Vinokourov ends his checkered career with an Olympic gold medal. How should you feel about that?
Perhaps only Alberto Contador is as controversial and conflicted a rider to root for as Alexander Vinkourov. Like Contador now, Vinokourov has gone from trusty teammate of Jan Ulrich to a GC man, a villain and a cheat, to an attacking genius on the comeback trail. When Vino join the Telekom team, he was the right-hand man to Ulrich, the captain of the Pink Flotilla hell-bent on taking down Lance Armstrong. Riding aggressively, he replaced Ulrich as the most dangerous threat to Armstrong, and won fans around the world in the process.
When he tested positive in the 2007 Tour, almost no one was surprise. Vinokourov had made no secret whatsoever about his relationship with disgraced doctor Michele Ferrari, and had been implicated along with many other professional cyclists in the Operacion Puerto scandal. His time trial win over Cadel Evans became both his greatest claim to fame and his death knell in infamy. His one year ban, handed down from the Kazahk sport federation, prompted his retirement in the fall of 2007.
Call it a comeback. Call it a change of heart. Vino applied for reinstatement in 2009, and only a UCI appeal kept him out of competition until 2010. With the weight of Astana, a team essentially created for him just a few years earlier, on his shoulders, he triumphed at Liege-Bastogne-Liege. Of course, with the victory came the predictable scoffs. Doper. He can’t be clean. Just as he passed multiple drug tests, the same tests passed by supposedly clean athletes, the label was thick and heavy after each performance.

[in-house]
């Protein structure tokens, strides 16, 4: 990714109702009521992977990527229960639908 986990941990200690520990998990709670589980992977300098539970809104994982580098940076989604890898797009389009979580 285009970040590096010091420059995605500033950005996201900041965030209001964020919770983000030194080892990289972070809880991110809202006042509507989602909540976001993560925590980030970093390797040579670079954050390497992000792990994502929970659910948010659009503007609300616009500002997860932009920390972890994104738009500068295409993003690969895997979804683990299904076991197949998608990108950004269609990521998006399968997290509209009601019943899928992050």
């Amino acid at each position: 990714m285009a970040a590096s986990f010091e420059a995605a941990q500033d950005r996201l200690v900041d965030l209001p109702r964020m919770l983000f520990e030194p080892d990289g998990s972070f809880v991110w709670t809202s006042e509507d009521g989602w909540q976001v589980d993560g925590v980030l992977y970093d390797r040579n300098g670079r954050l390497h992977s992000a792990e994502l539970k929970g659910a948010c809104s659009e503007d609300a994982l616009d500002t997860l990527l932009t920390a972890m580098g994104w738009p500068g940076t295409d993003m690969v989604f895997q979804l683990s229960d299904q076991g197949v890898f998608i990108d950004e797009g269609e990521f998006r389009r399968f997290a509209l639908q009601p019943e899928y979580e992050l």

In a way, he still deserves it. Like Alejandro Valverde, Alberto Contador and all cyclists returning from suspension, the name will stick because they did dope. It was proved and upheld in a court of law. But what do fans do after? Is everything they do after a waste? It can’t be. We have to assume that every test they pass is equal to those without a history. And each win, at least for now, as to be as real.
Vinokourov’s broken broken femur in 2011 looked like the final nail in the coffin. Carried from a ditch and issuing an already-assumed retirement statement a few days later, Vino looked on track to crumple off into the sunset. Again, Vinokourov decided he refused to end his career on a flat note. He returned in 2012 as a sort of figurehead, riding in support of riders like Roman Kreuziger and Janez Brajkovic but with the freedom to attack. He failed to win a stage at the Tour, and if it weren’t for the Olympics, our final shot of his would have been his foot coming out of the pedal in a sprint for third.
His gold medal is his gold medal. How the cycling community reacts is an individual attitude on Vinokourov, but also about life. We get to pick the story: Is this a dirty rider ruining the Olympics will a bad name, or is this a dirty rider come clean? Is this condemnation or redemption? It’s up to each fan to look at it how they’d like to see it.
It is much nicer to think Vino has finally capped off a successful, enigmatic and troubled career with one brilliant, clean feat. With the amount of testing and work he has put into his second comeback, he deserves the benefit of the doubt. That does not mean he will get it.